Tuesday, February 10, 2009

Hop in the car and drive anywhere in the United States and most of the time, no matter where you stop, there will be something familiar that feels like home. You see the familiar Starbucks cups, McDonald wrappers and huge billboards on street corners.

When J. and I were dating and living in Sacramento we frequently went on weekend getaways (usually with very little planning and preperation to them!) This spontaneous weekend began by hopping in the car and heading northwest. We wanted to escape the Sacramento heat by heading towards the coast but, we also were looking for something “distinctly Californian”. What better than the Redwood Forest, then? We quickly discovered that the Redwood Forest is pure majestic beauty, oddly personifying California in its familiar uniqueness.

At several points along the way we stopped our car for a leisurely stroll through these majestic trees. Standing among the forest floor the amazingly, ancient redwood trees form a canopy which blocks all but the strongest sun rays from reaching you. Walking among the cathedral of trees you experience the unsettling feeling of being alone while also learning a lesson in humility.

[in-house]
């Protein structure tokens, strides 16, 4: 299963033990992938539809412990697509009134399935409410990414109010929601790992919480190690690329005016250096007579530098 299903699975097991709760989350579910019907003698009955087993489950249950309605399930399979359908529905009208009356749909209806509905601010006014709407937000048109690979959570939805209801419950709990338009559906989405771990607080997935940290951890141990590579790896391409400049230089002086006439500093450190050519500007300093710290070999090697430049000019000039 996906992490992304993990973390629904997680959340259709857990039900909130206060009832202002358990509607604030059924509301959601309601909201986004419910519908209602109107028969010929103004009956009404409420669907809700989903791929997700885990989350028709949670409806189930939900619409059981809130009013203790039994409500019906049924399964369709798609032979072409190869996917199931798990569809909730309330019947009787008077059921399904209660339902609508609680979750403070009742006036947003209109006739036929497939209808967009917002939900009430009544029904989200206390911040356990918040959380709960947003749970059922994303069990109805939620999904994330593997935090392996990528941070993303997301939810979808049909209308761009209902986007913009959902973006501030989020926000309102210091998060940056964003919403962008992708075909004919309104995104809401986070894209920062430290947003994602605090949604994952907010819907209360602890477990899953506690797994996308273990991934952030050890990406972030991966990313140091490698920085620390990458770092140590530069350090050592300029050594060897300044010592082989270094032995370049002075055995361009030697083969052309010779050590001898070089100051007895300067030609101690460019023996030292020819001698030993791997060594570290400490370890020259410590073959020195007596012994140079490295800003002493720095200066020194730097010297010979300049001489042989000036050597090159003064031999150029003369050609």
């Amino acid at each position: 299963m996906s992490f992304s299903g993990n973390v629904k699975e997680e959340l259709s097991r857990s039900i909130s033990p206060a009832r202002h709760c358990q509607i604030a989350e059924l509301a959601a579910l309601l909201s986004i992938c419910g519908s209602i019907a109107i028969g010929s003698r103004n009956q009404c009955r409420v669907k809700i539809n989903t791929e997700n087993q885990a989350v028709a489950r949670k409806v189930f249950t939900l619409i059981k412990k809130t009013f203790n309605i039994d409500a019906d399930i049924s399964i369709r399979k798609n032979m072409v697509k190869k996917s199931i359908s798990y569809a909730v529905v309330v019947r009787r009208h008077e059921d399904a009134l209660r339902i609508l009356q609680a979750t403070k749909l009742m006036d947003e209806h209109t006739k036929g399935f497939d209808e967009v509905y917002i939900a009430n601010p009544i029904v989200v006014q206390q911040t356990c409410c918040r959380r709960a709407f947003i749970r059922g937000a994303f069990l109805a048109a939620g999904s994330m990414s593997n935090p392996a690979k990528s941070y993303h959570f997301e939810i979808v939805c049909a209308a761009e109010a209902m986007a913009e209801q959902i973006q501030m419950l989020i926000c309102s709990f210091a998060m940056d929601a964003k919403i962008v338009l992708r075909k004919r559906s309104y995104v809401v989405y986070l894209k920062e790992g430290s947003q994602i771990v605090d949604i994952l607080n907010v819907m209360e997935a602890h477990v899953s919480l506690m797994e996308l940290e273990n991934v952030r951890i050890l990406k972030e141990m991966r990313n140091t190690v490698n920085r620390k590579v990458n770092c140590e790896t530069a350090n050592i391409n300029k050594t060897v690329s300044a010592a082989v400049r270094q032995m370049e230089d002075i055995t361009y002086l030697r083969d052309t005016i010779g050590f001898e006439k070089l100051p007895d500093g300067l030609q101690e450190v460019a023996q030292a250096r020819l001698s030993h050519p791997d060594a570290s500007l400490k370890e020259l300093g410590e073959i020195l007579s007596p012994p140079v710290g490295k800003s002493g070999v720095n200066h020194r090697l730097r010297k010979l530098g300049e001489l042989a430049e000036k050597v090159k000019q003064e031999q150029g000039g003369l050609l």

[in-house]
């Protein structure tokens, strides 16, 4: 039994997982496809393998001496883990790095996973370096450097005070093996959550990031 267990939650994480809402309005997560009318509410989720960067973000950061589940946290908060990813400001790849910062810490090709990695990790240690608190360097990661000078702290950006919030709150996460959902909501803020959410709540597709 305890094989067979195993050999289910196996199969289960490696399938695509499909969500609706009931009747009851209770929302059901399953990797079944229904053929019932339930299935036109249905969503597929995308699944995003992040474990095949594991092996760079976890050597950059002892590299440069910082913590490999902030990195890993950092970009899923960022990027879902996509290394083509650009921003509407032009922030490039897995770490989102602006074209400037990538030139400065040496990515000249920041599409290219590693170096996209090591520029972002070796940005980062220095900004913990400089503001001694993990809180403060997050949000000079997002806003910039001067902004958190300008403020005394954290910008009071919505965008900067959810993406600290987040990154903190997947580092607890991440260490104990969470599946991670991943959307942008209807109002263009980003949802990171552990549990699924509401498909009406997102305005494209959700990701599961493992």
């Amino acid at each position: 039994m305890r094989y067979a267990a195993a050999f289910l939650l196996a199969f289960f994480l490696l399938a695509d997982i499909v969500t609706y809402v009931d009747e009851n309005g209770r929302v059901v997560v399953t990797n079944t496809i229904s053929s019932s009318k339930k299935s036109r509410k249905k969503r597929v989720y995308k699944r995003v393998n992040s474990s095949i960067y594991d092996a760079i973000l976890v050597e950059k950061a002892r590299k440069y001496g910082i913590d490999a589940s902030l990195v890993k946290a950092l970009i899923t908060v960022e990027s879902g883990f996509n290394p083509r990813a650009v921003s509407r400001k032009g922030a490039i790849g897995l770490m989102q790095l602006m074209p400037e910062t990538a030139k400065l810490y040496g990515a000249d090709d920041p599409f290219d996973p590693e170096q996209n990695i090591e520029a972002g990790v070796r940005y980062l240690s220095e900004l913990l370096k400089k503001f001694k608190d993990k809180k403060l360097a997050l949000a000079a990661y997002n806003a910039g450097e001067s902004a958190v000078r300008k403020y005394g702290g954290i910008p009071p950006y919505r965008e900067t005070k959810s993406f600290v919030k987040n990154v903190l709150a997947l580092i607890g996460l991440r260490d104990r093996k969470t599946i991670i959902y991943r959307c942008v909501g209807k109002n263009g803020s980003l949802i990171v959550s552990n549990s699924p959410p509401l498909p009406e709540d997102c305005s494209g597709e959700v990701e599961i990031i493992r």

We spent the remainder of that Saturday driving among the Giant trees flirting along the coast with our windows rolled down breathing in the clean, fresh, cool air. We stopped in an Indian reservation, had our first taste of fresh Buffalo burgers and spent five minutes staring eye-to-eye at a mother elk as a herd meandered across the highway.

Bright and early the next morning – 24 hours had passed since my last mochachino and another inspiration strikes, Oregon! We drove the windy roads through the trees and every once in a while spotting another small quaint town without a Starbucks or billboard in sight. There may have been a lot of driving on this quick weekend getaway and saw many little towns laid out in a similar way, yet each one more unique in their redundancies than any big city block.
On this weekend my intention was not to escape from American commercialism that bombards us every day, but as is so often in California, a simply journey to “somewhere I’ve never been before” turns into an extraordinary memory and experience.

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